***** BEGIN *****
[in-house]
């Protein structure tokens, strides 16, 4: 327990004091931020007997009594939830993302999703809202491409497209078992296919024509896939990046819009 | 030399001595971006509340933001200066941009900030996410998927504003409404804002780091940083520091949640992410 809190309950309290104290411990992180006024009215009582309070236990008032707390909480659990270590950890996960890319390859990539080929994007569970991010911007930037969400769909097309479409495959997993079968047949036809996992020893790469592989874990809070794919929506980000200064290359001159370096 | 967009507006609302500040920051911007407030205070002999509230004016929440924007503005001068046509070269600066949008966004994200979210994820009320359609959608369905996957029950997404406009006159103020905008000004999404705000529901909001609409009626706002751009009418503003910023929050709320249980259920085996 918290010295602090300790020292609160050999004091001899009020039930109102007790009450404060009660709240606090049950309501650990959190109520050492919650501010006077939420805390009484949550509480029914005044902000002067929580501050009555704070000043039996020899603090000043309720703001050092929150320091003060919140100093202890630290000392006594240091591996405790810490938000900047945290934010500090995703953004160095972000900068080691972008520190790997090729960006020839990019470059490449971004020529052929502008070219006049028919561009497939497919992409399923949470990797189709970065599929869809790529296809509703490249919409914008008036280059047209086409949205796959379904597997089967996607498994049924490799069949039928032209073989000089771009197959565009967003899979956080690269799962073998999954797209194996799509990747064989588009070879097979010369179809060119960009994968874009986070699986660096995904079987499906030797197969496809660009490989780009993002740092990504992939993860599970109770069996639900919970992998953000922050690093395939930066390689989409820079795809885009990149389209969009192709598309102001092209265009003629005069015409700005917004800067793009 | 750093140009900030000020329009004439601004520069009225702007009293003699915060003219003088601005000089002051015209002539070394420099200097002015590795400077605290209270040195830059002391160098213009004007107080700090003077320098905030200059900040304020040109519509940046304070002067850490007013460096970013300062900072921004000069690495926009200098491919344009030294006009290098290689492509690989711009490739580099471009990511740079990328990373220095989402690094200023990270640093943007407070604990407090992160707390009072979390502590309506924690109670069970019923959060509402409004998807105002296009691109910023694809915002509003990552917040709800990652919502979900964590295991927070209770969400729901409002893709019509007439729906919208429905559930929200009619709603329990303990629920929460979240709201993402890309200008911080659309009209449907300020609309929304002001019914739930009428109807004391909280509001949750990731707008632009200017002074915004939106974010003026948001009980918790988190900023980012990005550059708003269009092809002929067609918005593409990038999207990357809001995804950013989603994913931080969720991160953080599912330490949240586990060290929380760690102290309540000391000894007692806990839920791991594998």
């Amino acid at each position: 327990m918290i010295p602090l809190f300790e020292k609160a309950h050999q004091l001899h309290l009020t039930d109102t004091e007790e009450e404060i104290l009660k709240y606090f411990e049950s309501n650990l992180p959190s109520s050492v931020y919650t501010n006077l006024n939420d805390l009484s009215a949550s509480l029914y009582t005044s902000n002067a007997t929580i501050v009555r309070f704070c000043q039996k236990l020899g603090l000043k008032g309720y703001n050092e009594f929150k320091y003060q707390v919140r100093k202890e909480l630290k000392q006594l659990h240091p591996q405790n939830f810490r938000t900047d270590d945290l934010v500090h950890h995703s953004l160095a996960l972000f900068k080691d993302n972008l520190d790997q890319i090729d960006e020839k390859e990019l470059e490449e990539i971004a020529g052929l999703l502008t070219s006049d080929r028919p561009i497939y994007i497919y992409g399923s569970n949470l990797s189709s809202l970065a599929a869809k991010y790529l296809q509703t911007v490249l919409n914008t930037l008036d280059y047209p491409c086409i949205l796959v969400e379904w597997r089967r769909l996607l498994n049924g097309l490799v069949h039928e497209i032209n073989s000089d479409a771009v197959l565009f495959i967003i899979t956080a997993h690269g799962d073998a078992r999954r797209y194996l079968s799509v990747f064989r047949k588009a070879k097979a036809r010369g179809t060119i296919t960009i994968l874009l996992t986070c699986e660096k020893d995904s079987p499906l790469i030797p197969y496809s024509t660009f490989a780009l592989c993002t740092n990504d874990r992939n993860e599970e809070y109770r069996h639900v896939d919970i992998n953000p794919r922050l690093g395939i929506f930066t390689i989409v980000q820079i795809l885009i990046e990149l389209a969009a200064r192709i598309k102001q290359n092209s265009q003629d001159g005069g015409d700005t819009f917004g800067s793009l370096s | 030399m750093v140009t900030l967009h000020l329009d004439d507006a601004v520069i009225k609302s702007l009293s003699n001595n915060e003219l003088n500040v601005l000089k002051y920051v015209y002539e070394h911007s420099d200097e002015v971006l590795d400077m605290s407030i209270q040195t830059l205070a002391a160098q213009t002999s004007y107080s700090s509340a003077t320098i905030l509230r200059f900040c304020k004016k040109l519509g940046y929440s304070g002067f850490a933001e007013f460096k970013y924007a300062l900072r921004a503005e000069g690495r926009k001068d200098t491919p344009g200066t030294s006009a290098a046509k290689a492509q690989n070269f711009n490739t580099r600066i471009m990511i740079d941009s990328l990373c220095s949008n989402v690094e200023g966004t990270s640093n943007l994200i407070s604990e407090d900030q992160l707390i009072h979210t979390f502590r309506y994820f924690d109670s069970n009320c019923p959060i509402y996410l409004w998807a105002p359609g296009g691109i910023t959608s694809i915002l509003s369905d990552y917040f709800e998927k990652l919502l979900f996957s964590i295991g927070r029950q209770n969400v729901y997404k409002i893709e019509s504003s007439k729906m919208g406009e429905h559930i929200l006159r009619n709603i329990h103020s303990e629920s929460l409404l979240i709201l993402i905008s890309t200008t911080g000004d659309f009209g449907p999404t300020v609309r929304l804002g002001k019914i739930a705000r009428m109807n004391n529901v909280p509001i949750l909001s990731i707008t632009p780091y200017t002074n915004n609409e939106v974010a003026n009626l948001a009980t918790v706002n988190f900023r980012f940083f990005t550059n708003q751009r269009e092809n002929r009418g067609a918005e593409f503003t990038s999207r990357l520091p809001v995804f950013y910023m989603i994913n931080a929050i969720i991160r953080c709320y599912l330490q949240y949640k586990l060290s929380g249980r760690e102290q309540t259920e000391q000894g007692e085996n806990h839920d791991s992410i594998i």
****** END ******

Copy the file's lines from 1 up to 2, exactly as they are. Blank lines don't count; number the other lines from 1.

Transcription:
[in-house]
């Protein structure tokens, strides 16, 4: 327990004091931020007997009594939830993302999703809202491409497209078992296919024509896939990046819009 | 030399001595971006509340933001200066941009900030996410998927504003409404804002780091940083520091949640992410 809190309950309290104290411990992180006024009215009582309070236990008032707390909480659990270590950890996960890319390859990539080929994007569970991010911007930037969400769909097309479409495959997993079968047949036809996992020893790469592989874990809070794919929506980000200064290359001159370096 | 967009507006609302500040920051911007407030205070002999509230004016929440924007503005001068046509070269600066949008966004994200979210994820009320359609959608369905996957029950997404406009006159103020905008000004999404705000529901909001609409009626706002751009009418503003910023929050709320249980259920085996 918290010295602090300790020292609160050999004091001899009020039930109102007790009450404060009660709240606090049950309501650990959190109520050492919650501010006077939420805390009484949550509480029914005044902000002067929580501050009555704070000043039996020899603090000043309720703001050092929150320091003060919140100093202890630290000392006594240091591996405790810490938000900047945290934010500090995703953004160095972000900068080691972008520190790997090729960006020839990019470059490449971004020529052929502008070219006049028919561009497939497919992409399923949470990797189709970065599929869809790529296809509703490249919409914008008036280059047209086409949205796959379904597997089967996607498994049924490799069949039928032209073989000089771009197959565009967003899979956080690269799962073998999954797209194996799509990747064989588009070879097979010369179809060119960009994968874009986070699986660096995904079987499906030797197969496809660009490989780009993002740092990504992939993860599970109770069996639900919970992998953000922050690093395939930066390689989409820079795809885009990149389209969009192709598309102001092209265009003629005069015409700005917004800067793009 | 750093140009900030000020329009004439601004520069009225702007009293003699915060003219003088601005000089002051015209002539070394420099200097002015590795400077605290209270040195830059002391160098213009004007107080700090003077320098905030200059900040304020040109519509940046304070002067850490007013460096970013300062900072921004000069690495926009200098491919344009030294006009290098290689492509690989711009490739580099471009990511740079990328990373220095989402690094200023990270640093943007407070604990407090992160707390009072979390502590309506924690109670069970019923959060509402409004998807105002296009691109910023694809915002509003990552917040709800990652919502979900964590295991927070209770969400729901409002893709019509007439729906919208429905559930929200009619709603329990303990629920929460979240709201993402890309200008911080659309009209449907300020609309929304002001019914739930009428109807004391909280509001949750990731707008632009200017002074915004939106974010003026948001009980918790988190900023980012990005550059708003269009092809002929067609918005593409990038999207990357809001995804950013989603994913931080969720991160953080599912330490949240586990060290929380760690102290309540000391000894007692806990839920791991594998």